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OFFENSE NOT LIVING UP TO EXPECTATIONS Raiders owners Al Davis is notorious for suing teams and people around the National Football League. In fact, it wasn't too long ago that Davis sued the Buccaneers and Panthers, seeking to not allow either team to wear their uniforms in California due to alleged similarities to that of the Oakland Raiders' colors.
Perhaps it's time for the Bucs to return the favor. They did, after all, send four premium draft picks and $8 million to Oakland in exchange for Jon Gruden, who at the time (2002) was considered an offensive guru and Super Bowl-caliber head coach.
Gruden delivered the Lombardi Trophy to Tampa Bay, but Davis neglected to send his offense, which many still are looking for six and a half years into Gruden's tenure with the Bucs.
Pewter Report documented earlier in the season how Tampa Bay's offense has not lived up to expectations since Gruden's arrival, and it bears repeating after watching the Bucs get held out of the end zone vs. Dallas last Sunday.
The Bucs have averaged 29.5 offensive touchdowns per season under Gruden, which does not even amount to two per game. That's near the bottom of the NFL and certainly not what the Glazers had in mind when they traded for him back in '02.
The most number of offensive touchdowns the Bucs have scored in a single season under Gruden is 33, which came in 2004 and 2007. Only four teams over the last six seasons have not scored more than 35 touchdowns in a single season, and the Bucs are one of them along with the Ravens, Lions and Texans.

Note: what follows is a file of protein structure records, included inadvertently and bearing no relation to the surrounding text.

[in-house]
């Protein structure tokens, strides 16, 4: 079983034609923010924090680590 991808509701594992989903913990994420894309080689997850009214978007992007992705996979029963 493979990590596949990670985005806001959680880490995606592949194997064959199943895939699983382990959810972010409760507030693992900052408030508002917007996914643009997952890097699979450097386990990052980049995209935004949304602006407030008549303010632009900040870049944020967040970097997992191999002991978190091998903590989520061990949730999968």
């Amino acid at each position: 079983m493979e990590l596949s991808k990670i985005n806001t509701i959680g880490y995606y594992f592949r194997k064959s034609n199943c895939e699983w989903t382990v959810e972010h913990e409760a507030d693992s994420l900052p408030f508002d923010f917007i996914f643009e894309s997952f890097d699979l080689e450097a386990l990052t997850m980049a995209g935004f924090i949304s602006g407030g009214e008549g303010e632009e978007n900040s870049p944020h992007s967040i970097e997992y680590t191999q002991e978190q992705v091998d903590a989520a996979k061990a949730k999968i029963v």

How does Gruden's touchdown totals in Tampa Bay compare to what his offenses were able to accomplish in Philadelphia and Oakland? Let's just say expectations haven't been met in Tampa Bay. See below for yourself.
OFFENSIVE TOUCHDOWNS: Tampa Bay 2008: 13 (through eight games) 2007:33 2006:20 2005:30 2004:33 2003:32 2002:29
Oakland 2001: 41 2000: 51 1999: 42 1998: 27
Philadelphia 1997: 33 1996: 35 1995: 30
Bucs fans probably are tired of hearing and reading about Tampa Bay's red zone offense. Lord knows many are tired of watching it. But the issue is a legitimate one, and certainly one worth continuing to discuss.
Despite the fact that they have the 13th-ranked offense in the NFL and have had the second-highest number of visits to the red zone behind only Arizona this season, the Bucs have scored touchdowns in only 11 of their 31 attempts in that particular area of the football field.
Tampa Bay has scored just 13 offensive touchdowns through the first half of the 2008 regular season, which puts it on pace to total just 26. Sure, the Bucs have had injuries to offensive players, including playmaking wide receiver Joey Galloway, but 26 touchdowns? To put that number in perspective, the Bucs scored just six more touchdowns with rookie quarterback Bruce Gradkowski in the lineup in 2006.
The good news for Gruden and Co. is they're getting injured players back healthy in Galloway and fullback B.J. Askew. The second half of Tampa Bay's schedule also includes some very suspect, and in some cases, mediocre defenses.
That includes this Sunday's game vs. the 1-6 Kansas City Chiefs, who have the 31st-ranked defense in the NFL and are allowing an average of 28 points per game. The Bucs will also face Atlanta, Detroit, New Orleans, San Diego and Oakland, which have the 25th, 32nd, 24th, 28th and 26th-ranked defenses, respectively.
It sounds cliché', but they say you are what you are, and if the Bucs offense can't find the end zone on a consistent basis over the second half of the season, they certainly aren't going to find it in the playoffs, and perhaps never under Gruden.
BUCS MIGHT NEED HOMEFIELD ADVANTAGE The Tampa Bay Buccaneers have compiled a 5-3 regular season record through the first half of the 2008 season and are right in the thick of things in the NFC playoff race.
The Bucs currently trail the 6-2 Carolina Panthers by one game in the NFC South division, and although Atlanta is playing better than expected, the division likely will come down to the Bucs and Panthers.